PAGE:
Scott Morehouse was involved in the early development of GIS (geographic information system) in the Harvard Graphics Lab and is now director of software development for Esri. He was responsible for the initial design and architecture of Esri's ARC product.

In this interview, we discuss:

  • How the cloud is enabling more collaboration around GIS data
  • The cost and complexity in setting up on-site GIS solutions, vs. using cloud based or on-demand solutions
  • The opportunity for "mashups" where users combine their on-site data with cloud-based data
  • Opportunities created by Azure virtual machines and database instances

Robert Duffner: To get us started, could you please take a moment to introduce yourself and tell us about your role at Esri?

Scott Morehouse: I direct the software and product development activities of Esri. I've been involved in building information systems for working with maps and geographic data for 25 or 30 years. We built systems for workstation and client/server environments, then we built web-based systems, and now we're building systems that leverage cloud services and infrastructure.

My background is in geography and software engineering. We're heavily involved in applying the appropriate computing technology and leveraging general-purpose computing infrastructure to serve our users, who work with maps and geographic information.

Robert: You've been involved in GIS for quite some time, going back to the Harvard Graphics Lab. How have you seen the field change over the decades, and where do you see it going?

Scott: It's interesting to see the technological changes, but the fundamentals actually are quite the same, in terms of bringing geographic information to life in support of real users, real decision-making processes, and real work flows.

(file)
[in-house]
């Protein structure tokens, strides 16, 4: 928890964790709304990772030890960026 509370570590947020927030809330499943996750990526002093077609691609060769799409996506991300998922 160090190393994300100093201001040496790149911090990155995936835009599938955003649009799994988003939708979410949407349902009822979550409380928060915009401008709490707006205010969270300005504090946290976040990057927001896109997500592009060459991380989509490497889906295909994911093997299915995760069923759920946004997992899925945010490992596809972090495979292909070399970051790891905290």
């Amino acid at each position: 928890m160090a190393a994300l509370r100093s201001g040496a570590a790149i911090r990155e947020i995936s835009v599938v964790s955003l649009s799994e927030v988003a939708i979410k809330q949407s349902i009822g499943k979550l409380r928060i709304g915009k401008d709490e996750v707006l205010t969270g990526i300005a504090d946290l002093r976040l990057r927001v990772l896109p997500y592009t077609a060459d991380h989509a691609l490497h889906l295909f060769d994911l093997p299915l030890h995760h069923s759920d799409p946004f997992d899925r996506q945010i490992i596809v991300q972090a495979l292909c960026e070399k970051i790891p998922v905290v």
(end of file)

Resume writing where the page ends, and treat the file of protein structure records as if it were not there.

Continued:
One thing that has especially become easier with modern technology is building collaborative systems and making information available to everyone in an organization, rather than having it locked up in departmental systems or information silos. Using web technologies and mobile device styles of system building has made it a lot easier to allow people in a given community to participate in implementation of the information.

Robert: You've talked about the underpinnings moving from client/server to a web-based modality, and now leveraging cloud computing. How do you see cloud providing benefits for GIS?

Scott: There are a number of different dimensions that make cloud interesting to us and our users. First is the simple fact that information systems have been moving from a client/server pattern to a web-centered pattern. By that I mean that even intranet or internal systems within an organization are being built around a web programming pattern and around a web style of user interactions.

Building a web-style information system implies an easy-to-use, browser-based modality that is stateless and uses a certain programming pattern. It implies making the information available to devices like iPhones and tablets as well as to work stations. It implies a certain style of documentation and leveraging a community of people for a more collaborative environment.

People are very interested in building applications that work that way, because that's the highest style of technology that they're used to. Nobody works with command prompts anymore except for system administrators and developers.